Accomplishing access can require different solutions. Sometimes it means building an elevator so everyone can get to each floor in a mall. Sometimes it means installing microphone systems in a theater so people with listening systems can hear every line of a play. And sometimes it just means rearranging some tables so all students can eat lunch in a cafeteria.
That’s where Sentinel High student Selah Pesanti comes in. She is a peer tutor in teacher Laura Coulter’s Independent Living class.
After listening to a history presentation on the Americans with Disabilities Act from Summit’s Mike Beers and Mary Olson, Coulter’s class went outside into the school’s courtyard.
There, Coulter asked her students to examine the space and think about how they would get around if they were using a wheelchair. In visualizing wheelchair travel, several students noticed potential problem areas: a lack of ramps leading outside from the cafeteria, potential crowding by external doors and the inability of someone using a chair to be in the lunch line because of table placement.
“One senior peer tutor, after class, decided to go talk with our principle in regards to the layout of our cafeteria,” Coulter said. “She asked if we could make changes to make it more ADA and user-friendly and safe.”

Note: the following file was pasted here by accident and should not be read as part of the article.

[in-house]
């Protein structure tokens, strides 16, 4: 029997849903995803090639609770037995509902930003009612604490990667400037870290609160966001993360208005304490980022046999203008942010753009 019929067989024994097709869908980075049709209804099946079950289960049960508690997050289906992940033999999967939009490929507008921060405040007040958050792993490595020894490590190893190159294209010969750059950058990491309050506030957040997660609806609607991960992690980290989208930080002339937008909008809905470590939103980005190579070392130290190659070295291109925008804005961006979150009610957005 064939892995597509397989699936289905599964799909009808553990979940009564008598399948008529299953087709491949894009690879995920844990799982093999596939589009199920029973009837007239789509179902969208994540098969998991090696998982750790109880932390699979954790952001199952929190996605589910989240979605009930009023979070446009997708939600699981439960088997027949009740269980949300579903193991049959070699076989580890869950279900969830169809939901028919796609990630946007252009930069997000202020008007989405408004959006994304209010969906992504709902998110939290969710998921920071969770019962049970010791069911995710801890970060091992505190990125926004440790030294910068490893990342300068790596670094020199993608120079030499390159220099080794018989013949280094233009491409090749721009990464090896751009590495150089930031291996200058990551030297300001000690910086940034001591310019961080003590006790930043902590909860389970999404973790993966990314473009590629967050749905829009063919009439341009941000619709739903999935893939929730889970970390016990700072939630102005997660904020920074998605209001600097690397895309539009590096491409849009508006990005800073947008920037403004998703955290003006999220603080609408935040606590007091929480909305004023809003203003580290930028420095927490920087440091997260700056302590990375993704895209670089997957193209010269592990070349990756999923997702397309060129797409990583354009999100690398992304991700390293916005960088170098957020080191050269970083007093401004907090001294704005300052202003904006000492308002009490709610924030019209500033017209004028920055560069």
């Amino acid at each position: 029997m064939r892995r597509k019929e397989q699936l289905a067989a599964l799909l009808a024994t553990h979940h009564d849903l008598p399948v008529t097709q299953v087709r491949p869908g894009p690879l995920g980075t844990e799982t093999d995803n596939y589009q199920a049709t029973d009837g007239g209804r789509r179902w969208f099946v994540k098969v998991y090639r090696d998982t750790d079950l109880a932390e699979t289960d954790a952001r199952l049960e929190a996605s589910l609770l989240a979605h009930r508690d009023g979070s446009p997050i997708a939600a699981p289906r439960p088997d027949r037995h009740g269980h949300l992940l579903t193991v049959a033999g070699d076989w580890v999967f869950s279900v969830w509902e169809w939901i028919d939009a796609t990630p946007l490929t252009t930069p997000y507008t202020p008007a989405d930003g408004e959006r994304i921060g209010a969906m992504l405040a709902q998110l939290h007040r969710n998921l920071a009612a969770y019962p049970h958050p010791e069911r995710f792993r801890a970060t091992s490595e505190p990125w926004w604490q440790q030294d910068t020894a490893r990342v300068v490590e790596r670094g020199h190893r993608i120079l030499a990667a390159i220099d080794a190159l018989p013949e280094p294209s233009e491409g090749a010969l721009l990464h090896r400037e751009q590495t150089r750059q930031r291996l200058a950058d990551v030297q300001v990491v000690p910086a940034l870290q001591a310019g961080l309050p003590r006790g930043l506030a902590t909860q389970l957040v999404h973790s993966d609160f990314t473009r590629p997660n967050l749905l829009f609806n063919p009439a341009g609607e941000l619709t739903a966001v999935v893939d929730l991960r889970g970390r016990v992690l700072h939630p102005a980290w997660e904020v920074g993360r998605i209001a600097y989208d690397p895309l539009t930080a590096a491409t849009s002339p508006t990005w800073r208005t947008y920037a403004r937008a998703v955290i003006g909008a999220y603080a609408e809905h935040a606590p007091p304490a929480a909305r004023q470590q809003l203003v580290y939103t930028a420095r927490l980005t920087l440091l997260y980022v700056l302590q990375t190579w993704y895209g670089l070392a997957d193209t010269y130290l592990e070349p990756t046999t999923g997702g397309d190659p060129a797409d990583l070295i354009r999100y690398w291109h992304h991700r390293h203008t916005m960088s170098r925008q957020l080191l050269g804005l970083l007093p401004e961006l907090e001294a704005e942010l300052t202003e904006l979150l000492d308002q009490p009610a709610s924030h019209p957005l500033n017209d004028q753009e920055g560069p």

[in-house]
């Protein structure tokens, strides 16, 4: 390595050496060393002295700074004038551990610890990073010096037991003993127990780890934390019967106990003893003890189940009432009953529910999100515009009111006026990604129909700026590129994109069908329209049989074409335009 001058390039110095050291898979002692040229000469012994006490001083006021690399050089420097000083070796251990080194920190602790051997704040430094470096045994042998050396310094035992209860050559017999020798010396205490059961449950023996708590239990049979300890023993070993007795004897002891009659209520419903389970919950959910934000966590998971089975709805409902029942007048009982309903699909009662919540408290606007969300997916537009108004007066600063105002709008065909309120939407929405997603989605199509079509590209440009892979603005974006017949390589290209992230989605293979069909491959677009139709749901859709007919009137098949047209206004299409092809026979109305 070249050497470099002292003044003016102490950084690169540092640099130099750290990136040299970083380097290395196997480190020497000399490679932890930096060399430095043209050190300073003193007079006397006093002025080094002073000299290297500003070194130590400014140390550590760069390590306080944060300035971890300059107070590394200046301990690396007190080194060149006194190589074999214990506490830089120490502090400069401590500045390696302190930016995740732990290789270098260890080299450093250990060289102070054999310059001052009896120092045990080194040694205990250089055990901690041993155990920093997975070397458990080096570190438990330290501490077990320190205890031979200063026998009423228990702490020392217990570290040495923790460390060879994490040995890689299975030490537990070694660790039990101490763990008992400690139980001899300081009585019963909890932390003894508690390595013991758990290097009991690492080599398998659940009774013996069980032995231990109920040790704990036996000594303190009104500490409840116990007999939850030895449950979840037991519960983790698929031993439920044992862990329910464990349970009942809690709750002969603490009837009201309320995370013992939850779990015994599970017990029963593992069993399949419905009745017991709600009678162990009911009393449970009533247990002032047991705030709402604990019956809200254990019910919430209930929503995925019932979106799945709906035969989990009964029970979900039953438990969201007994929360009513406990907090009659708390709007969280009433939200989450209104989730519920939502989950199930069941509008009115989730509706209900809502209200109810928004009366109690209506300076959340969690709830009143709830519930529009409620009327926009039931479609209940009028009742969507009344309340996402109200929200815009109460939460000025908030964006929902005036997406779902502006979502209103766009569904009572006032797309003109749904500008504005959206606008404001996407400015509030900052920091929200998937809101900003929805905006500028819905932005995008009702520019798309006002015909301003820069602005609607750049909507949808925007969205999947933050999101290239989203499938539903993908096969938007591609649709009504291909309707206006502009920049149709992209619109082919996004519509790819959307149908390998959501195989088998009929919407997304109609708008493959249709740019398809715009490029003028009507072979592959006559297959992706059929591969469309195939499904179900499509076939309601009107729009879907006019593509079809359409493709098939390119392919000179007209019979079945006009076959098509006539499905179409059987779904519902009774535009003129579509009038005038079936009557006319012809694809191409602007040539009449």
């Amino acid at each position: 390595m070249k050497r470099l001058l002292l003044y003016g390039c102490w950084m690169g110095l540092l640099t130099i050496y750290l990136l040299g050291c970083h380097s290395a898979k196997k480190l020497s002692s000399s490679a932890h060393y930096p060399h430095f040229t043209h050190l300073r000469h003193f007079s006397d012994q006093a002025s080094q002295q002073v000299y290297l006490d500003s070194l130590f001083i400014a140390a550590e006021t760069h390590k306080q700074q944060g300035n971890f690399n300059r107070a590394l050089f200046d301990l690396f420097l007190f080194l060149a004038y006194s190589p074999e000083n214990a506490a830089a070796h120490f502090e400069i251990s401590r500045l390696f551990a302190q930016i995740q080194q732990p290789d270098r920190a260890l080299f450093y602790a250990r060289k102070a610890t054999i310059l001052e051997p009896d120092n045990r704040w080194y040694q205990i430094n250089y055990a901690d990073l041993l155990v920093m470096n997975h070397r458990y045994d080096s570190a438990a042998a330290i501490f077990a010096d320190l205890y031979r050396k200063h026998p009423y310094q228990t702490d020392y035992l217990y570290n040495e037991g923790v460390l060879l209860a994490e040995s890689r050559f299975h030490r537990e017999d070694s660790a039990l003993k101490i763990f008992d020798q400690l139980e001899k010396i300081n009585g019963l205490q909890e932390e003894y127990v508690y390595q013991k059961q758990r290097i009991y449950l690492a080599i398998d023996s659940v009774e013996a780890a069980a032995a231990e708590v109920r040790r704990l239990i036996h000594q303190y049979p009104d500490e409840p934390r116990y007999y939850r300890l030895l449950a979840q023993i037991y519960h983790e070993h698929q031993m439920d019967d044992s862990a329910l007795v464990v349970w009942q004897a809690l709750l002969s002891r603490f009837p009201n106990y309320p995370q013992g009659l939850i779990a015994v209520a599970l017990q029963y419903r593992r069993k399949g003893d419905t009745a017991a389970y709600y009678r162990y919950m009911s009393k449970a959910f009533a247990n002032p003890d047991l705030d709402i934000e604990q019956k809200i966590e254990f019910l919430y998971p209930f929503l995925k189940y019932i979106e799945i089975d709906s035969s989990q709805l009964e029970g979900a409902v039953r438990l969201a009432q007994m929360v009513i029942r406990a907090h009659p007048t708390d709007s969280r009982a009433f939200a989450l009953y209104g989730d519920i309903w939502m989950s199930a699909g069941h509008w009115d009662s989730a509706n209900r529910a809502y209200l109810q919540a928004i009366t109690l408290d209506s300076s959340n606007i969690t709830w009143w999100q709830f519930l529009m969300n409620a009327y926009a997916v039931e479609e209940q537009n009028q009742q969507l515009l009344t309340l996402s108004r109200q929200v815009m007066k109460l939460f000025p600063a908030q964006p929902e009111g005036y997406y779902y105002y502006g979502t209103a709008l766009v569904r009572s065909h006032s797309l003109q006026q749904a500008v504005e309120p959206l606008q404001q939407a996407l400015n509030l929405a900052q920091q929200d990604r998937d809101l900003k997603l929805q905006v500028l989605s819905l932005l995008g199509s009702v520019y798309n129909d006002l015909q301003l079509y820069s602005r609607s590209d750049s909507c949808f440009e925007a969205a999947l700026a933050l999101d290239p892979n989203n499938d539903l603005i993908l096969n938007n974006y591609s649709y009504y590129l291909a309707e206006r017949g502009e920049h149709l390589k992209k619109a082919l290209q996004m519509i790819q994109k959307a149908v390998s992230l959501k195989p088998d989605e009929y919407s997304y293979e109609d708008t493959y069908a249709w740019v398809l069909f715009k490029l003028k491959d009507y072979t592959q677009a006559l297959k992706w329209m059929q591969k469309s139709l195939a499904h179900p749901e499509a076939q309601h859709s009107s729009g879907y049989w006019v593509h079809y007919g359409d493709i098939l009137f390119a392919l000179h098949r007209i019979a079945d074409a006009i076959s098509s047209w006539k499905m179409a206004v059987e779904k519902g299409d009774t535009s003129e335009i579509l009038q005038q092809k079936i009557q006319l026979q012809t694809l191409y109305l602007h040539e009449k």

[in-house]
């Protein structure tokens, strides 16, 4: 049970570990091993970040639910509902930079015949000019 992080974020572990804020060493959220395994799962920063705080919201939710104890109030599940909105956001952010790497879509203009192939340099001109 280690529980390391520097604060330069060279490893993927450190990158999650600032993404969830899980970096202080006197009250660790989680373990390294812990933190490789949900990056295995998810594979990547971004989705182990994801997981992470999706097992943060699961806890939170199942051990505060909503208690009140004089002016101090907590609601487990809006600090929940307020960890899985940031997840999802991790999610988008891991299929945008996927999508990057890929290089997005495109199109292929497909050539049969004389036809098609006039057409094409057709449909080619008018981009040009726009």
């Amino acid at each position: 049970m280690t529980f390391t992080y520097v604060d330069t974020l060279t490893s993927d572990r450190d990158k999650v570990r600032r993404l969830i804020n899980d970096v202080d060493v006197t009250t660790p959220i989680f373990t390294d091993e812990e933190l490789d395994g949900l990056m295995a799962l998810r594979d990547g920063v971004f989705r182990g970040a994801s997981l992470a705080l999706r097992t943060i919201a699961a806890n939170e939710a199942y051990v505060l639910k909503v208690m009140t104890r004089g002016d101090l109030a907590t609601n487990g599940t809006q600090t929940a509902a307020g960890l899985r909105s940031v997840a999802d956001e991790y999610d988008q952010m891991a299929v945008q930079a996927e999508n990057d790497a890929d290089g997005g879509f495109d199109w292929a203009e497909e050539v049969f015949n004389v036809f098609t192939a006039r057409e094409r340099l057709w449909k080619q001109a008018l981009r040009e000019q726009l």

Sentinel’s principle was supportive, and asked her to do research on necessary dimensions and find pictures to come up with a solution.
So, the tutor, Selah Pesanti, started working on a plan to rearrange the cafeteria.
“I think if we got a team together we could make some changes in the cafeteria we could make it a more fun, friendly atmosphere in there,” Pesanti said. “And I think a lot more people would enjoy being in there.”
After her research is over and the redesign of the cafeteria is complete, Pesanti said she isn’t sure whether she and the other students in the class will start another project to keep making the cafeteria more user-friendly.
“Maybe. We talked about making one of the
But IL teacher Laura Coulter is confident that her students will keep finding and fixing barriers around the school.
“Everybody is quite excited that we might be able to make some changes for the good. Not just for our own class, but for the whole school: faculty, staff, students—everybody,” Coulter said. “This is just the beginning. This is just the seed that was planted thanks to Mike and Mary from Summit Independent Living Center and we’ll see where it’s going to go.”